Information for drug users
What is community detox?
Community detox is a supported, structured outpatient detoxification process from benzodiazepines or methadone. Outpatient means that people can undertake a supported detox while they remain in the community, instead of going to hospital. The process is outlined in the Community Detoxification Protocols.
Who is it for?
It is for people who are taking prescribed or illicitly sourced benzodiazepines or people who are prescribed methadone and want support to reduce/cease their use of these substances, but can’t or don’t want to go into a residential detox. It’s also for people who want to go into residential treatment and need to reduce down their use to meet entry criteria.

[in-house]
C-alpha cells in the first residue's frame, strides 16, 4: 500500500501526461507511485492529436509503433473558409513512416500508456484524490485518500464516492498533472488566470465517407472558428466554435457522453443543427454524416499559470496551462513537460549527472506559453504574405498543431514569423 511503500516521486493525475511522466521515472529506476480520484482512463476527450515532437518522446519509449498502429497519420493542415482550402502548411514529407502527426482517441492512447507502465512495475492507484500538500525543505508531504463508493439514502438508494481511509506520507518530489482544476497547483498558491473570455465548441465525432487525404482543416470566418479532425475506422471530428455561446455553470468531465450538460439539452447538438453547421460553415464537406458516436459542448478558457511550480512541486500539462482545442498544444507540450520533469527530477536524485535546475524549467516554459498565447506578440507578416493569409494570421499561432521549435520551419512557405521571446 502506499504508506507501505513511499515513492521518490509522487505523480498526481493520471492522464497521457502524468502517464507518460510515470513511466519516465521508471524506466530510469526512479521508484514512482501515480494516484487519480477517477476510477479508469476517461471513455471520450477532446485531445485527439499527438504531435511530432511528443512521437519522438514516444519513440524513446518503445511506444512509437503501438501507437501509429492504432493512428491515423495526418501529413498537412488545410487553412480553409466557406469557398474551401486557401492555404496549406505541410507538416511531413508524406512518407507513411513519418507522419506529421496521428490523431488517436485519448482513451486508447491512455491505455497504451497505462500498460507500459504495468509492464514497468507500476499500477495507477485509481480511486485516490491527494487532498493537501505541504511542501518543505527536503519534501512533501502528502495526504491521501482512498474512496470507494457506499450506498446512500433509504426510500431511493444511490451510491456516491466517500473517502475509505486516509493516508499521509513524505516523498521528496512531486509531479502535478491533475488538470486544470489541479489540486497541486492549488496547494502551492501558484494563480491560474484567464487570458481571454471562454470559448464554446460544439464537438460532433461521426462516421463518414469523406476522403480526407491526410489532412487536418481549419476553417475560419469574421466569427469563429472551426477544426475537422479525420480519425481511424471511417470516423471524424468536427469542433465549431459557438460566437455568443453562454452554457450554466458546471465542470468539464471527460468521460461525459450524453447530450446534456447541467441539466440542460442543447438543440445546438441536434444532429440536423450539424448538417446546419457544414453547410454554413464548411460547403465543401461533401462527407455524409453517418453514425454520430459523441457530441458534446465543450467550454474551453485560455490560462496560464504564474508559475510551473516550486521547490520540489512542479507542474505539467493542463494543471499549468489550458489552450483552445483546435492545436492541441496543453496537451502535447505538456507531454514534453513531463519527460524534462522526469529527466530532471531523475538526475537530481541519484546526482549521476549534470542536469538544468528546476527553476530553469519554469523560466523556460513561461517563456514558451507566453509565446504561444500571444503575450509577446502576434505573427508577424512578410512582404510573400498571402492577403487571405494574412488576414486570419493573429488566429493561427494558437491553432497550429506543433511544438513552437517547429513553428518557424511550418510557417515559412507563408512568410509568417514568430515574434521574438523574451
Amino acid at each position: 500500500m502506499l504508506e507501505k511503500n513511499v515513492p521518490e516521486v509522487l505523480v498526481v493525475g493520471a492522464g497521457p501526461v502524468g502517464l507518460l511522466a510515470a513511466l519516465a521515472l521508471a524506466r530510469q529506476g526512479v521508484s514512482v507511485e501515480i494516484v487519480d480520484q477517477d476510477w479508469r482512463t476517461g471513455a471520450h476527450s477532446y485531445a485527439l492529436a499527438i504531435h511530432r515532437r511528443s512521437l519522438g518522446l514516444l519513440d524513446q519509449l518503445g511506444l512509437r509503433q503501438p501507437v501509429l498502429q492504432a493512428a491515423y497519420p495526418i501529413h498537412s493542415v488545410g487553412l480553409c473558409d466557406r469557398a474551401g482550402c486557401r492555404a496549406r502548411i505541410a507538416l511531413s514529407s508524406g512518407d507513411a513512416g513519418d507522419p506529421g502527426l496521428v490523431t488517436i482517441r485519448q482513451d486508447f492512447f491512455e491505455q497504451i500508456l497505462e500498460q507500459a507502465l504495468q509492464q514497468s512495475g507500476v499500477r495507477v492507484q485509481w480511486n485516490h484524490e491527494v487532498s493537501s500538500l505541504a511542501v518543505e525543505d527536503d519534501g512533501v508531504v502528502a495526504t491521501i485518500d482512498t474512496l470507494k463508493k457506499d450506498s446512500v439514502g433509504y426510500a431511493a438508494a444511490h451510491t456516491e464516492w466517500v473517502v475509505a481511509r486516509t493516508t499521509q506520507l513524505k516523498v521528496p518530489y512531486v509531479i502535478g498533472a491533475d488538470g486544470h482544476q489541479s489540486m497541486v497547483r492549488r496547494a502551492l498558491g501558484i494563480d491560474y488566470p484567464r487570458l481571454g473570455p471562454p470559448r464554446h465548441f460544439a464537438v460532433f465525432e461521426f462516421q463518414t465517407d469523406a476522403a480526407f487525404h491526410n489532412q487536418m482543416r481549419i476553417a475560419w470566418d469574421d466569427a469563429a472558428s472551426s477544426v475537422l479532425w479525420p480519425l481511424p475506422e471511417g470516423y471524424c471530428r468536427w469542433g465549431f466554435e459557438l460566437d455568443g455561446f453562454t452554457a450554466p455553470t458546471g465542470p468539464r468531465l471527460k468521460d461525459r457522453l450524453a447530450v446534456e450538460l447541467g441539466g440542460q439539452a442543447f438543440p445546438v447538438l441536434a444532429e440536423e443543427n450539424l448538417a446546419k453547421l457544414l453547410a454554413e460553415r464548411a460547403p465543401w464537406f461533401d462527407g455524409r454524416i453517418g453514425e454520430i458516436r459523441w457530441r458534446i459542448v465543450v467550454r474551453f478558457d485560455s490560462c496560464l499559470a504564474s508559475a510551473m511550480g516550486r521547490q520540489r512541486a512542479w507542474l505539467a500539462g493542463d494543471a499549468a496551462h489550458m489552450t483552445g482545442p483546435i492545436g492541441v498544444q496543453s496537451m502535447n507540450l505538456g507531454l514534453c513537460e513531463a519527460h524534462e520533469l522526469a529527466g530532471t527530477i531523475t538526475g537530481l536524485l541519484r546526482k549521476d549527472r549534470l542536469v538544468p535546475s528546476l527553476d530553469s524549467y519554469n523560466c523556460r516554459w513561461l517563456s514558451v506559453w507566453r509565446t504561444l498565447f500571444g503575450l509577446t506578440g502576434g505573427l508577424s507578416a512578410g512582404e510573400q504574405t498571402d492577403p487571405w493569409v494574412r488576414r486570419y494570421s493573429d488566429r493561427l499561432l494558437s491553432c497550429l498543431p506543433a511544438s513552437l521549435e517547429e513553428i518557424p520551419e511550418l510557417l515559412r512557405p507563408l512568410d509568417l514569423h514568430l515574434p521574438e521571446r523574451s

First, the person needs to have a supportive key worker and doctor in place to help them through the process. If an individual needs help sourcing a key worker or doctor, the community detoxification national representative can help locate one in their area.
What is a key worker?
A key worker works with people who would benefit from support in managing life issues, including changes to substance use (prescription drugs, illegal drugs and alcohol). They can be employed in specialist projects or in mainstream health services.
What is involved in a Community Detox?
- Initial preparation period to support the person to meet entry criteria for outpatient detox.
- Weekly one-to-one sessions with a key worker. These sessions involve relapse prevention and care planning throughout the detox, and for a six months after detox.
- Regular meetings with the doctor, to ensure the detox is suitable and working.
If you, or someone you know, is interested in community detox, contact your local service or the community detoxification national representative for further details. In addition, you can watch the Ana Liffey Community Detox Information Video for further information.
For more information contact Nicki Killeen the Community Detoxification National Representative.
Phone: 01 9603010
Mobile: 086 1091683